Life at Wizeline

Stories and Advice From Our Moms

We asked Wizeliners to share stories and advice from their moms over the years. We also asked moms at Wizeline what advice they have during these trying times.

Advice that builds character

“What you see, is what is available.”My mom taught me that you don’t always need to have the same as others, to buy what you don’t have, or to have a lot of money to achieve your objectives. Most of the time, you are surrounded by what you need, you just have to be willing to be creative and devise how to use that for your specific purposes.“Do not quit school! Finish your degree and if you want to study something different later on, you can.” I’ve had an amazing journey in the tech industry because of her advice and I always thank her for that. She’s always encouraged me and my siblings to study and be the best person we can be, and we are, thanks to her.“You can achieve whatever you want!” My mom didn’t go to high school, she was born in a small town where only men get a higher education. She always told me I was smart enough and encouraged me to study. She never made a difference between men and women, she raised her five children equally. Because of her, I never realized engineering was supposed to be for men; she told me I could study whatever I wanted and I believed her.

Stories from the heart

It is not advice per se, but the best thing that I heard from my mom and the one that started a humongous change in my mindset. During a tough and sad moment, when reality crushed the image I had of someone, my mom told me that she felt really sorry for the things that had hurt me in my life, not as a worried mom but as a woman. At that moment, I realized my mom was more than just a mom, she is a woman, she is a person, and there are more ways to connect with her than as a daughter. And from that point on, I always try to connect with other people as people who get hurt and suffer but who also love and are happy.
She helped me, since the moment that I found out I was pregnant and alone. I have a premature baby, he was born when I was six months pregnant. He was so little at only 30 cm and 1 kg. He stayed at the hospital for two and a half months. After that, we had to go to Teleton and we went through so many things. But she was always with me, at every doctor’s appointment and therapy. I cry a lot, but always in her arms. She is a person that does not talk much and does not express her feelings, but even without any words, if I turn around, I know that she will be by my side.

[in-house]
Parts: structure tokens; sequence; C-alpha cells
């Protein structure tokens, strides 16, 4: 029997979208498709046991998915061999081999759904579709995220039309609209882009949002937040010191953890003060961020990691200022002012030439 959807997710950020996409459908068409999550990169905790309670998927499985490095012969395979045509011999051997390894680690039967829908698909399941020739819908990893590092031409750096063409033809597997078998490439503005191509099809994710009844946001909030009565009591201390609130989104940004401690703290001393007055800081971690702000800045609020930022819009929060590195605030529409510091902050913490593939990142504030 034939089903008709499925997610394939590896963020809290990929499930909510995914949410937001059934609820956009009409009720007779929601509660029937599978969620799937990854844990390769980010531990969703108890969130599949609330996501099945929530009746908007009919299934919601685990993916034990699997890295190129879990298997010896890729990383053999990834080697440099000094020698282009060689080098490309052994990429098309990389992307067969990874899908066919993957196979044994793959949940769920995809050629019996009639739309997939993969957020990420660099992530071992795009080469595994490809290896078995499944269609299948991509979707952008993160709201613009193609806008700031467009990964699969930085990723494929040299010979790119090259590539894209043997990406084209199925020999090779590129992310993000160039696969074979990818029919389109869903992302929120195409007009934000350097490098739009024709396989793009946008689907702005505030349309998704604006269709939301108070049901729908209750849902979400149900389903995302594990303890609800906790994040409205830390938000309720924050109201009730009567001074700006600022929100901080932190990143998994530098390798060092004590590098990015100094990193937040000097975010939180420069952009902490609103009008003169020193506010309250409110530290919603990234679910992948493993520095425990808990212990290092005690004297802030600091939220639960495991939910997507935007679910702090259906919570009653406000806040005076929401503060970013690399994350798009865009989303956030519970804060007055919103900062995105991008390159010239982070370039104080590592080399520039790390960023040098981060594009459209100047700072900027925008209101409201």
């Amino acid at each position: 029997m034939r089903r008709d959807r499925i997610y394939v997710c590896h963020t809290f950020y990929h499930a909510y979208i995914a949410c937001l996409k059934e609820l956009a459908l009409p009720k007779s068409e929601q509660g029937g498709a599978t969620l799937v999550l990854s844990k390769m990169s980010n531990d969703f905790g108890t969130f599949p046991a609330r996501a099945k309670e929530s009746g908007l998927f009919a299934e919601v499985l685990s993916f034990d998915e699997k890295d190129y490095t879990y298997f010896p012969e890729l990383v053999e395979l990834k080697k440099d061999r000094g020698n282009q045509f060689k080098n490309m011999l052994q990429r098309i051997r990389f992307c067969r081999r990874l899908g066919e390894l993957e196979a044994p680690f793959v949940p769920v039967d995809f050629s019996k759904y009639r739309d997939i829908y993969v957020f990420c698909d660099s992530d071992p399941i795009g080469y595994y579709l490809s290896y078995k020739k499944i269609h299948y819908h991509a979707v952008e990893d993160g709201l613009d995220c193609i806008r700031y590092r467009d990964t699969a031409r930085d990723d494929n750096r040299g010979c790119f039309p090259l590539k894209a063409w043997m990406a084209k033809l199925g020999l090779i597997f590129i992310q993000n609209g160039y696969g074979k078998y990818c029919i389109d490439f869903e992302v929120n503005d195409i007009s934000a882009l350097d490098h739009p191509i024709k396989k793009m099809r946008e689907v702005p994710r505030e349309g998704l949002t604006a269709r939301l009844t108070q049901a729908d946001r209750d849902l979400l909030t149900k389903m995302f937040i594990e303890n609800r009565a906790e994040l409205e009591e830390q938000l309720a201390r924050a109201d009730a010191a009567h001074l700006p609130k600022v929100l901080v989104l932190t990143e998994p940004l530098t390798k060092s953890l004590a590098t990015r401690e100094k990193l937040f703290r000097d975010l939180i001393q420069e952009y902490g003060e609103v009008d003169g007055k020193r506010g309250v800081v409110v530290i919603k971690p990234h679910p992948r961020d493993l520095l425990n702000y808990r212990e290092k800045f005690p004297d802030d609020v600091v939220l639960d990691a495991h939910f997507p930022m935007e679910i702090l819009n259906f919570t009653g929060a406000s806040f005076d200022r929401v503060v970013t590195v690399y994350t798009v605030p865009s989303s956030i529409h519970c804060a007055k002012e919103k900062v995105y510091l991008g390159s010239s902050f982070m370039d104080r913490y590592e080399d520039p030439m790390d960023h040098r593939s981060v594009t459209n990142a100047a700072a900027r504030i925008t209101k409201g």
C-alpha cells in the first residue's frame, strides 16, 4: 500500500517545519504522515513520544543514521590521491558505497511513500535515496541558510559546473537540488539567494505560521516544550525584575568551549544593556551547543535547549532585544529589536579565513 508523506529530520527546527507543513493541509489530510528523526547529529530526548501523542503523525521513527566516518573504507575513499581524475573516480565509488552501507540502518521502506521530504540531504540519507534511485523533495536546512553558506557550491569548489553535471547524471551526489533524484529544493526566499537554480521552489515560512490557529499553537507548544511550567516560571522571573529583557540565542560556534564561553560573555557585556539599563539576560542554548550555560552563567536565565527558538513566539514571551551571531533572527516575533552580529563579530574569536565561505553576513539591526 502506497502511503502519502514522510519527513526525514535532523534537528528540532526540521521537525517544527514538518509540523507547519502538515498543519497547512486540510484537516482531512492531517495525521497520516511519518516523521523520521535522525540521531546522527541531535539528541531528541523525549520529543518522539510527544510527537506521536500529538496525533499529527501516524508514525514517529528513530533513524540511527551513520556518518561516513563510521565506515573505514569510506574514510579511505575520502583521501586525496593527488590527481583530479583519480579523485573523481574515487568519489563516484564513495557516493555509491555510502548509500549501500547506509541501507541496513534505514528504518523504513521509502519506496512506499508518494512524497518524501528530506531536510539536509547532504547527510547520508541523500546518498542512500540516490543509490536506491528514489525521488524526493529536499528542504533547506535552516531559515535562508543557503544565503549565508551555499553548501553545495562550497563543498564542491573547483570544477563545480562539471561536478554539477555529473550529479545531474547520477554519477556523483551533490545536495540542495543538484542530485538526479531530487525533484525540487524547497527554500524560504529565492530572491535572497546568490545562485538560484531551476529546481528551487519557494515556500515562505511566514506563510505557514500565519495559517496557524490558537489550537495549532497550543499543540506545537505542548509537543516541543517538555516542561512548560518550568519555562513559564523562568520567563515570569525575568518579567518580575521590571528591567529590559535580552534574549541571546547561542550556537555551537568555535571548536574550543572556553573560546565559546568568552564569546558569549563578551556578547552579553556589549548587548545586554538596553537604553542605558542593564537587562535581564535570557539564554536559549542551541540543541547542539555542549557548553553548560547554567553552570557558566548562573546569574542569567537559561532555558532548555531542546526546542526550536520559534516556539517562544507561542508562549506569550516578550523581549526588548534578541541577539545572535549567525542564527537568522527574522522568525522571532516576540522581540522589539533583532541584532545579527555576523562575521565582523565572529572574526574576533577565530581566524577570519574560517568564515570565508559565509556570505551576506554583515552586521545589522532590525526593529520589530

I owe all my confidence, conviction, and compassion to my mom. More importantly, she raised me with a strong sense of self and identity. As a Mexican-American, you can feel torn by two worlds, like you have to pick a side. Are you Mexican or are you American? She raised me with all the confidence of the American kids while instilling in me all the pride of my Mexican culture. Because of her, I live boldly in both worlds.

WizeMoms, what is your hope for your kids?

“My little one, I just want to see you happy! Don’t take life too seriously, and enjoy the journey. Be a good person and do good.”
“Try to do what you like and what you dream, always try to complete what you start, nothing is easy but in the end all that you wish will come true. Try to help others, you do not know when you will need a hand, smile, and respect all people. Do something for someone else. In the end, when you see that smile you will know that is the best way to talk with God.”

What advice do you have for working parents during these times?

“Every time I get frustrated, I try to remind myself how lucky I am to be safe at home and enjoying my little one that is growing super fast. I try to not be too harsh on myself, setting weekly goals to achieve has worked, so that I can focus on output rather than the amount of hours dedicated to work.”
“With kids, as you may know, you can plan for one thing, and then something completely different turns out. But here are a few tips that have helped my husband and me to work from home with young kids.

We created a schedule where we take turns to work, while the other takes care of the kids. That gives us at least a couple of hours of total focus time when they are awake. We are consistent with our children’s routines because, apart from giving them security, it enables us to predict at what times we can work. We exercise with our children so that they go to sleep at a decent time. We take advantage of early mornings and nights to work. We bought and found activities they can do on their own while we’re working next to them. Some ideas include building blocks, dancing Just Dance Kids, painting, and playing educational iPad games. We restrict screen time to when both my husband and I are working. It helps our kids focus on what they’re watching. We found educational TV content to feel less guilty about screen time. We love the Wild Kratts and Storybots cartoons.

Finally, we embrace the chaos.”


Nellie Luna

Posted by Nellie Luna on May 9, 2020